Atlantic City Casinos at Center of Property Tax Dispute

by: Anthony F. Della Pelle
13 Mar 2023

This is a reminder that, in most NJ municipalities, the deadline to file a 2023 property tax appeal is fast approaching on April 3, 2023.  If you believe you may be overassessed, contact us at for a complimentary evaluation of your 2023 property tax assessment.

Last year, a Superior Court judge struck down a controversial law adopted by the Legislature in 2021, which provided casinos in Atlantic City with property tax relief after both the casinos and the Atlantic City budget felt the pain of shrinking attendance and occupancy at the casino resorts, leading to several successful property tax appeals whereby the City was ordered to pay property tax refunds to casino property owners totaling millions of dollars and which shrunk the City’s ratable base by billions.  Some of the specific case studies and impacts were covered in our blog post from 2013 (that’s right 2013), but the stories continued for years thereafter.  The impacts on the City were many and included a hit on the “other” taxpayers in Atlantic City, who witnessed huge increases in the tax rate to help absorb the lower ratable base as the City tried to make ends meet.

This situation was thought to reach a near crisis situation during the COVID-19 pandemic, as hotels and casinos were shuttered and, when they reopened, the crowds were scarce, causing concern that there may be more property tax reductions.  Then came along the New Jersey Legislature to the rescue, which adopted in late 2021 (by a narrow majority) amendments to the Casino Property Stabilization Act, a 2016 law that attempted to right the ship in Atlantic City when it came to the methods of assessing casino properties.  The 2021 amendments modified the ways in which the City’s property tax regime for its casinos would function, by replacing ordinary property tax revenues with payments in lieu of taxes or “PILOT” payments.  These PILOT payments were set to a formula based on the gross gaming revenue “GGR” of the casinos in the City.  The legislative intent was for the casino properties to have a method of property taxation that was more in line with their revenues and less prone to over-assessment.

The 2021 revised Act adjusted the PILOT formula from the original law, removed internet and online sports gambling revenues from the formula, and capped the PILOT payment amounts. The revised Act also included new provisions which deal with scenarios in which new casinos may open in Atlantic City, while also providing for the possibility of a current casino ceasing to be a “casino gaming property”.  We covered the 2021 revised act in this blog post.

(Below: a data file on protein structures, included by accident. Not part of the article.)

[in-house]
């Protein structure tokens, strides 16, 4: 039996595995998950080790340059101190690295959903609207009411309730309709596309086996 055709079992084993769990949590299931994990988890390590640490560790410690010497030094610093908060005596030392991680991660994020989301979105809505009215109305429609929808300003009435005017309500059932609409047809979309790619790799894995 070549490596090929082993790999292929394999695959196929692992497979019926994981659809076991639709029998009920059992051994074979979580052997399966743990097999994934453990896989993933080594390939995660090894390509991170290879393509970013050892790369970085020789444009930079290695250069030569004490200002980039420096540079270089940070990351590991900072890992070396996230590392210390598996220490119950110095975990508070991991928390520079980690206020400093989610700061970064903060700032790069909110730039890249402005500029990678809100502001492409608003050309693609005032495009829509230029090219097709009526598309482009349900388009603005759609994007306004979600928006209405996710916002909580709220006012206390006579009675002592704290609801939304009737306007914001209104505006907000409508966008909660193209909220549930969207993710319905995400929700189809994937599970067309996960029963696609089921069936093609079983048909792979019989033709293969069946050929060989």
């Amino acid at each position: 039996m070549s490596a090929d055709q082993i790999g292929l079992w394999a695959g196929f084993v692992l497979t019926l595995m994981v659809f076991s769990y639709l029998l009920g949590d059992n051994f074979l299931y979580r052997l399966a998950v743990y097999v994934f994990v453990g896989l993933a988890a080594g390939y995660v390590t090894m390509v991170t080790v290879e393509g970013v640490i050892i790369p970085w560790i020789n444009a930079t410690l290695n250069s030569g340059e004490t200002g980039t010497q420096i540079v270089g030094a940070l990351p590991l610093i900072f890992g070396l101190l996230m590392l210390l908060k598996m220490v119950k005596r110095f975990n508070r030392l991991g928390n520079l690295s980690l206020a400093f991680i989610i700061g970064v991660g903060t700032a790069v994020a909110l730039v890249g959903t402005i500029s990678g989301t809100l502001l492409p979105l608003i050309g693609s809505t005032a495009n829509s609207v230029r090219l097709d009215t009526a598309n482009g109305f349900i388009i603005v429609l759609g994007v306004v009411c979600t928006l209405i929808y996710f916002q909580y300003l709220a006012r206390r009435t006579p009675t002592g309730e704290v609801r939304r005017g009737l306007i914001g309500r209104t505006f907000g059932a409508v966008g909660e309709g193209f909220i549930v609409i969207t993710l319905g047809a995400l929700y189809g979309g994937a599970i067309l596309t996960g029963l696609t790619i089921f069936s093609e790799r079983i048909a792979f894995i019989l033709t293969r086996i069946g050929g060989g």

Like many well-intentioned efforts, the adoption of the 2021 amendments was not met with universal praise.  A non-profit organization called Liberty and Prosperity challenged the constitutionality of the law in court, arguing the state Constitution bars New Jersey from giving special tax treatment to an industry. In August 2022, Superior Court Assignment Judge Michael Blee agreed, holding that the law violated the State Constitution because it intended to aid a specific industry and did not serve a valid public purpose.

But the controversy did not end there, as both sides appealed and are awaiting action by the appellate court.  Given the interests at stake, Judge Blee issued a stay of the enforcement of his own ruling pending the appeal.

The matter was in the news again recently, as Governor Murphy discussed it in his January 2023 State of the State address, commenting that the casinos would pay their “fair share” of taxes.

We’ll be watching this one closely, as it involves a story that is all too common in MROD’s professional world.  While this controversy analyzes the constitutionality of PILOT payments for casino properties, one of the principal incentives in local redevelopment projects undertaken under New Jersey’s Local Redevelopment and Housing Law is that those projects also qualify for PILOT agreements, where private redevelopers are permitted to enter into agreements with towns to fix their property tax payments for up to 30 years.  These incentives are said by some to be necessary to encourage the private sector to undertake redevelopment projects in blighted areas, but they too have resulted in controversy, as opponents suggest that the politically-favored redevelopers are getting tax breaks for new construction projects, thereby forcing the rest of the taxpayers to pick up the tab for the gap in the municipal budget that may be created by incentivized tax structures.

Whether the casino PILOTs are viewed favorably by our appellate courts like redevelopment PILOTs remains to be seen, but it certainly seems like any recognition by our courts or legislature that “underutilized” properties in redevelopment projects are entitled to property tax breaks is not altogether than the proferred “public” purpose of assisting underutilized properties such as casinos.